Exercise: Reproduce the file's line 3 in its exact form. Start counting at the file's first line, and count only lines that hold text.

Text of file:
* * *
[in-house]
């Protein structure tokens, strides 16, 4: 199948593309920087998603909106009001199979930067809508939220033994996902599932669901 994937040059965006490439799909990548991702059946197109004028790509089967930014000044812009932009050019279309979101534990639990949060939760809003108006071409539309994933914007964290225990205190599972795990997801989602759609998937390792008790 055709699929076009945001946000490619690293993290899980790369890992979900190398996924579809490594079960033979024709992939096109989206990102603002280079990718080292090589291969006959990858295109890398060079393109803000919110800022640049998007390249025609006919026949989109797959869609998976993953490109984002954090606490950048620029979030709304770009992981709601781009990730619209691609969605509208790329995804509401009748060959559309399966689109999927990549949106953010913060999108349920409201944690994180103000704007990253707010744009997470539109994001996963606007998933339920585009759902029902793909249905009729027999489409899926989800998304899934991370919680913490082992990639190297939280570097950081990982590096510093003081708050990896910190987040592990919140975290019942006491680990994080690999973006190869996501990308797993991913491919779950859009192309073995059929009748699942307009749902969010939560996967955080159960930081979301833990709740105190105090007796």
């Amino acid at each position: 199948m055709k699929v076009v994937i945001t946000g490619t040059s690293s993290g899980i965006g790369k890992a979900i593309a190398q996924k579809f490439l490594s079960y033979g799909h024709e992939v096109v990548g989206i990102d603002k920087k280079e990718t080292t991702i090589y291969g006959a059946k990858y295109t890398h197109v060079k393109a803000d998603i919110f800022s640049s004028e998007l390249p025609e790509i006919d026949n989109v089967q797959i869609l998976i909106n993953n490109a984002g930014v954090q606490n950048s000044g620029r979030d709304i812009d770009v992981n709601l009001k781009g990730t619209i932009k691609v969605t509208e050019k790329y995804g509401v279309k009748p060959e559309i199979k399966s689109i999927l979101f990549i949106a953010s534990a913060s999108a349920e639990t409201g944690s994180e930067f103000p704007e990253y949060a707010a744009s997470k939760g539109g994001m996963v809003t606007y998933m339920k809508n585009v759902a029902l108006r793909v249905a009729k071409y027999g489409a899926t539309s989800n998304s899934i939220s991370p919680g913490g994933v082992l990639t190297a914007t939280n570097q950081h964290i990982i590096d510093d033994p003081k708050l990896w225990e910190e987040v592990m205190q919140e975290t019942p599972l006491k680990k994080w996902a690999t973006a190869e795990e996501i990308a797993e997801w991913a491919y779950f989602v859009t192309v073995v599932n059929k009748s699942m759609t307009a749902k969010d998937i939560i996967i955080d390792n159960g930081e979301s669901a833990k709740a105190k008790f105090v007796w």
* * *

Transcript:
């Amino acid at each position: 199948m055709k699929v076009v994937i945001t946000g490619t040059s690293s993290g899980i965006g790369k890992a979900i593309a190398q996924k579809f490439l490594s079960y033979g799909h024709e992939v096109v990548g989206i990102d603002k920087k280079e990718t080292t991702i090589y291969g006959a059946k990858y295109t890398h197109v060079k393109a803000d998603i919110f800022s640049s004028e998007l390249p025609e790509i006919d026949n989109v089967q797959i869609l998976i909106n993953n490109a984002g930014v954090q606490n950048s000044g620029r979030d709304i812009d770009v992981n709601l009001k781009g990730t619209i932009k691609v969605t509208e050019k790329y995804g509401v279309k009748p060959e559309i199979k399966s689109i999927l979101f990549i949106a953010s534990a913060s999108a349920e639990t409201g944690s994180e930067f103000p704007e990253y949060a707010a744009s997470k939760g539109g994001m996963v809003t606007y998933m339920k809508n585009v759902a029902l108006r793909v249905a009729k071409y027999g489409a899926t539309s989800n998304s899934i939220s991370p919680g913490g994933v082992l990639t190297a914007t939280n570097q950081h964290i990982i590096d510093d033994p003081k708050l990896w225990e910190e987040v592990m205190q919140e975290t019942p599972l006491k680990k994080w996902a690999t973006a190869e795990e996501i990308a797993e997801w991913a491919y779950f989602v859009t192309v073995v599932n059929k009748s699942m759609t307009a749902k969010d998937i939560i996967i955080d390792n159960g930081e979301s669901a833990k709740a105190k008790f105090v007796w």